The US National Highway Traffic Safety Administration (NHTSA) has announced that it’s opening an investigation into Tesla Autopilot over its possible involvement in 11 crashes with emergency and first responder vehicles.

Tesla Autopilot is a level 2 driver-assist system that consists of several features but mainly Autosteer, which enables a vehicle to automatically steer within a lane on the highway, and Traffic-Aware Cruise Control, which adjusts speed based on the traffic.

Today, NHTSA says that it has identified 11 crashes involving Tesla vehicles on Autopilot and first responder vehicles.

In each case, the federal agency says that Autopilot was engaged:

Most incidents took place after dark and the crash scenes encountered included scene control measures such as first responder vehicle lights, flares, an illuminated arrow board, and road cones. The involved subject vehicles were all confirmed to have been engaged in either Autopilot or Traffic Aware Cruise Control during the approach to the crashes.

Of the 11 accidents, 4 happened in 2021, which likely prompted the investigation:

  • 07/10/2021 San Diego
  • 05/19/2021 Miami
  • 03/17/2021 Lansing, MI
  • 02/27/2021 Montgomery County, TX
  • 08/26/2020 Charlotte
  • 07/30/2020 Cochise County, AZ
  • 01/22/2020 West Bridgewater, MA
  • 12/29/2019 Cloverdale, IN
  • 12/10/2019 Norwalk, CT
  • 05/29/2018 Laguna Beach, CA
  • 01/22/2018 Culver City, CA

The investigation covers all Tesla models equipped with any version of Autopilot, which includes Model S, Model X, Model 3, and Model Y from 2014 to today.

In its investigation, NHTSA will “assess the technologies and methods used to monitor, assist, and enforce the driver’s engagement with the dynamic driving task during Autopilot operation.”

Furthermore, the agency says that it will also “assess the OEDR by vehicles when engaged in Autopilot mode, and ODD in which the Autopilot mode is functional.”

Electrek’s Take

Other than the increased frequency based on that list, I’m not sure I understand this investigation.

First responder vehicle or not, Tesla Autopilot has had difficulties stopping for objects on the highway, like a car parked on a lane.

In several cases, it’s been confirmed that the drivers weren’t paying attention and crashed into the vehicles stopped on the road. This is a problem with any cruise control system.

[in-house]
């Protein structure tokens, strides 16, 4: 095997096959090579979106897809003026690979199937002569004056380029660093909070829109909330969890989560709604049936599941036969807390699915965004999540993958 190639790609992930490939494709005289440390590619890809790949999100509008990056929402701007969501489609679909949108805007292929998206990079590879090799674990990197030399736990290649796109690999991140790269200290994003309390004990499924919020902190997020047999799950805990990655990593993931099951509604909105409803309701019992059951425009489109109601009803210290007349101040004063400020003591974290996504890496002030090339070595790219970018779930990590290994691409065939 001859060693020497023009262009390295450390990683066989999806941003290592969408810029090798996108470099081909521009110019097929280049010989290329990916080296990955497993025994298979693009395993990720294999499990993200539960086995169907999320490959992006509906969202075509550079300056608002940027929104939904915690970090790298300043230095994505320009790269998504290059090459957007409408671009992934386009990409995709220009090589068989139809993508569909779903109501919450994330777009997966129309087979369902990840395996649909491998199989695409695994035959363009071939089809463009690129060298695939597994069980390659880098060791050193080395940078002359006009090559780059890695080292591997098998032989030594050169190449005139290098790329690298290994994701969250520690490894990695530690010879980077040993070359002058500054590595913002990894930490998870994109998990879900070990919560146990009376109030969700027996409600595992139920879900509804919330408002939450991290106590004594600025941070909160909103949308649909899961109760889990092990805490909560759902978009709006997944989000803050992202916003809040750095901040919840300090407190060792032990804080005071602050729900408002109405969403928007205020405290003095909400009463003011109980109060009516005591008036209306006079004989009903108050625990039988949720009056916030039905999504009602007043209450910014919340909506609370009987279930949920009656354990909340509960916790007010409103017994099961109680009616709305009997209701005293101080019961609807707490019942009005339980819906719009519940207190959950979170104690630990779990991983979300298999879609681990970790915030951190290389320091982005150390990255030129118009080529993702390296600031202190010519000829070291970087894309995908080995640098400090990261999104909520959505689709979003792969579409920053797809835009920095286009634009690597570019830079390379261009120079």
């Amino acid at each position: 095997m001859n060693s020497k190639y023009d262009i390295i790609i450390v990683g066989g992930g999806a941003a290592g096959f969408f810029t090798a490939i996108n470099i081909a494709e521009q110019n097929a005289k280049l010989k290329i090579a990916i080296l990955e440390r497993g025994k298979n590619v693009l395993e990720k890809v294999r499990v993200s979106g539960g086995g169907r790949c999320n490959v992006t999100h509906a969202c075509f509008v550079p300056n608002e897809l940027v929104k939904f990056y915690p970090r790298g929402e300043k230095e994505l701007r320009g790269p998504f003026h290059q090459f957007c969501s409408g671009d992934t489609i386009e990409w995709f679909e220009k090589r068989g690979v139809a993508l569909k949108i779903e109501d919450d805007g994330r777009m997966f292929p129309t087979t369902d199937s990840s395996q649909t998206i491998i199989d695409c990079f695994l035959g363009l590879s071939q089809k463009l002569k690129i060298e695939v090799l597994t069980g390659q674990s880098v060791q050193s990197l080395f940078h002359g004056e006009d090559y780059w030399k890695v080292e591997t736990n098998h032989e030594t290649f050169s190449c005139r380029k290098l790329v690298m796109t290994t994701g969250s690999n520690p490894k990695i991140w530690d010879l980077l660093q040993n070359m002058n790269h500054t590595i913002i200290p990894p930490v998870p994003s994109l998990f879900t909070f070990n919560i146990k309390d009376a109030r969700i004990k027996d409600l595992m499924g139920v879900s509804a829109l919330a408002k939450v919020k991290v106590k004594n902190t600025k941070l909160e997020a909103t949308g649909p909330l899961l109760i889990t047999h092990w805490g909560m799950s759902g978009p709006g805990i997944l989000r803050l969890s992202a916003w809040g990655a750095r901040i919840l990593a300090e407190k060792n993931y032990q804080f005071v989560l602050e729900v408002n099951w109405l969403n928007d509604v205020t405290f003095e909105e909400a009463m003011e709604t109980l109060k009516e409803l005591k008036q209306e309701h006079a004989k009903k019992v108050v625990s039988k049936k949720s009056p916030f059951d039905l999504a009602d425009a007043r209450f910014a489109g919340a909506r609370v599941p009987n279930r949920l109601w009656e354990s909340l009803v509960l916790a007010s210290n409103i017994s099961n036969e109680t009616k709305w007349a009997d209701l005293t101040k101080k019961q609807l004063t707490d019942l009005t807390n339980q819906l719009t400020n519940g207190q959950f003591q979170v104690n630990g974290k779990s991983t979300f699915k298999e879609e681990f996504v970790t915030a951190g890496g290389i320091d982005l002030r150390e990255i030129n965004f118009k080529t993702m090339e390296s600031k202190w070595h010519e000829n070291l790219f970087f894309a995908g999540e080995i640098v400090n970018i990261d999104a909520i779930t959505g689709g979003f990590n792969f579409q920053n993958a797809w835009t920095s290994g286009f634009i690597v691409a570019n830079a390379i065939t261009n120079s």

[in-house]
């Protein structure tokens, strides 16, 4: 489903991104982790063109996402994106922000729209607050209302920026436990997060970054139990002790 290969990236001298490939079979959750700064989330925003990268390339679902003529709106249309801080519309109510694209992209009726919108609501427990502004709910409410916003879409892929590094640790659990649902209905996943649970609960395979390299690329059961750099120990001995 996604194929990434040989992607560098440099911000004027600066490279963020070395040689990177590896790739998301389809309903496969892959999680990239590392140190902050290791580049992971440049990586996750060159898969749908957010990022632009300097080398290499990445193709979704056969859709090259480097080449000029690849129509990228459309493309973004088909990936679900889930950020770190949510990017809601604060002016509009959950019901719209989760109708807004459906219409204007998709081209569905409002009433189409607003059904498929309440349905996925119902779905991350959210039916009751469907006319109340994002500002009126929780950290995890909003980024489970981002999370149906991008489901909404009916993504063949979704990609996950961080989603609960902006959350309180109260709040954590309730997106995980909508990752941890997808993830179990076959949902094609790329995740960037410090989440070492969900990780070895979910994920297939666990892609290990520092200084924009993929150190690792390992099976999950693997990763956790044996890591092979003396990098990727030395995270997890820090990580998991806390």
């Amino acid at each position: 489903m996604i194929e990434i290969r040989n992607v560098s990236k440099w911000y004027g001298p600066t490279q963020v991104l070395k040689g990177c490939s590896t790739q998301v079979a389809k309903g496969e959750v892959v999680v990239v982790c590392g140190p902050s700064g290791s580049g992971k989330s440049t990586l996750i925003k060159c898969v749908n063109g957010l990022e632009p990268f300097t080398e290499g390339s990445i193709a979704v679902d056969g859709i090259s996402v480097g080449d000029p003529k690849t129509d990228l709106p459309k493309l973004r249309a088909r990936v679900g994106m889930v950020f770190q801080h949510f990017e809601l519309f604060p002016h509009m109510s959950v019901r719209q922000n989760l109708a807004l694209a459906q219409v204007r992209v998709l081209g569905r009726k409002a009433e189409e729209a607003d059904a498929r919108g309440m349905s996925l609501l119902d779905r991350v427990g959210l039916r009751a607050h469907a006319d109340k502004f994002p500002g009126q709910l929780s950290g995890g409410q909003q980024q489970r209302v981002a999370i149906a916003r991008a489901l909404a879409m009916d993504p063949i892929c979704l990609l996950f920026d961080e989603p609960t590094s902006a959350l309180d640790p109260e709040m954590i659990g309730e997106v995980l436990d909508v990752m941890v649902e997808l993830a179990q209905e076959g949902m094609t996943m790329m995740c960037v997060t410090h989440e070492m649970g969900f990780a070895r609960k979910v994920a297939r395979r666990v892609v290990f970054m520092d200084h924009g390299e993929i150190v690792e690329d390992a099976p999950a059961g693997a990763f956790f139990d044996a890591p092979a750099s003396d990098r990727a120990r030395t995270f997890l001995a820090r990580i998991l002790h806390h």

Now they might be looking into whether or not drivers have a tendency to become more complacent with Tesla Autopilot and pay less attention, which could lead to those crashes, but again, I don’t see what this has to do with first responder vehicles.

Tesla also has similar issues with stalled vehicles on the road.

Some drivers have been reporting better behavior on that front with the switch to Tesla Vision, which doesn’t rely on a radar sensor anymore.

As for the recent increase in frequency, it could possibly be explained simply by the higher number of Tesla vehicles on US roads.

But that’s just my two cents. Let’s see what NTHSA comes up with in this investigation.

FTC: We use income earning auto affiliate links. More.


Subscribe to Electrek on YouTube for exclusive videos and subscribe to the podcast.

Stay up to date with the latest content by subscribing to Electrek on Google News. You’re reading Electrek— experts who break news about Tesla, electric vehicles, and green energy, day after day. Be sure to check out our homepage for all the latest news, and follow Electrek on Twitter, Facebook, and LinkedIn to stay in the loop. Don’t know where to start? Check out our YouTube channel for the latest reviews.

About the Author

Fred Lambert

Fred is the Editor in Chief and Main Writer at Electrek.

You can send tips on Twitter (DMs open) or via email: fred@9to5mac.com

Through Zalkon.com, you can check out Fred’s portfolio and get monthly green stock investment ideas.